Left work a couple hours early today due to this ridiculously strong sinus cold I picked up over the weekend. Woke up with a sore throat on Sunday, and by Monday I feel like my head is going to pop.

Bad time to be sick. Work is crazy busy; I am balancing the duties of three positions right now, and not sure if I am really succeeding. I guess someone would tell me if I sucked, but you never know. We are to have another media event on Wednesday, and I have material to prepare, sick or not.

Can't complain really at the moment, though. I awoke from a short nap and Martin has gone to get some movies to watch. I get to sit around in my red fuzzy housecoat and eat peanut butter and jam sandwiches, savouring the delicious spring breeze blowing through the open window.
The days are becoming noticeably longer; the sun still low in the sky after 7 p.m.

I have realized spring has become something more than even the invigorating lift of winter. The smell of the air and the general atmosphere transport me emotionally. Each spring for the past two years has marked something momentous. April, 2004, I met Martin for the first. March, 2005, he arrived in Canada to take me for "coffee". Six months later we were married...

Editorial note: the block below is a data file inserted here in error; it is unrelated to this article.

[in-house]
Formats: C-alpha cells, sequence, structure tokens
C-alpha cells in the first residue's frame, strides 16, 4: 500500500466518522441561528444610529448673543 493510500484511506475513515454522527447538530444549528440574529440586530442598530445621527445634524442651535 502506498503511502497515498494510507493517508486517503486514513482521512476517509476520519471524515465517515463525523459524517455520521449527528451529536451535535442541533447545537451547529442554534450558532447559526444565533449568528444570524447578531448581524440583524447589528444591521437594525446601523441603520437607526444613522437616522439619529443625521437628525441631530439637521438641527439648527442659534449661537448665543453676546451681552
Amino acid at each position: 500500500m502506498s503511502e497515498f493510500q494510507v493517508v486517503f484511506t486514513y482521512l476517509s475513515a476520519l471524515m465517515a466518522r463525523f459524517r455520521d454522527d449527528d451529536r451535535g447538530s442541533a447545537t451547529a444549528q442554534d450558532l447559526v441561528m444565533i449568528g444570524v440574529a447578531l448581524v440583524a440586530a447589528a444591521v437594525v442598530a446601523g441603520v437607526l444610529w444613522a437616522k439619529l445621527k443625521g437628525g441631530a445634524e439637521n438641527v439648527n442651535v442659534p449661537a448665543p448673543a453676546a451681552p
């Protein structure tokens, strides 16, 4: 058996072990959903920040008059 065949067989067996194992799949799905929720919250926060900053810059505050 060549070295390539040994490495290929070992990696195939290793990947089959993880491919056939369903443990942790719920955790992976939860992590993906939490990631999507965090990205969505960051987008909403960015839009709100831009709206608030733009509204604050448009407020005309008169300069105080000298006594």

And now Martin's back with the movies, and he's already making fun of me. Now he's dancing, shaking his tail. I think I will conclude this wasting of time for other unproductive but far more enjoyable activities.


right now

It's a Saturday afternoon; 2:40 p.m. on the computer. I'm in a moment of happiness and inspiration.

Some days, I think you just wake up more in love than others. I awoke today in the dull morning light and laid there before realizing Martin was not there.

I got out of bed, found him for a long, close hug. I am needy for his love; so much it scares me sometimes.

We broke our fast at Nellie's on 17th Ave. We've go often, but today we got a good table, and it was warm, noisy, cheerful. It was a simple sort of bliss to sit there across from him, his face bright, pale eyes intense, ordering what he always orders. I call it "dirty Nellie's"; it's not the cleanest of cafes, but the food is good and Martin likes the candy they give you with your bill. I never eat it.

We went thrift-store shopping on 17th and laughed alot. I tried on hideous 50's dresses and he feigned bitterness when I decided to buy something he picked out for himself. We're kinda the same size in clothes. I get another pair of shoes; I think I am up to around 25 now. It's sick. But amusing. We all have our addictions. Accessories, shoes, bags, jackets; at least one.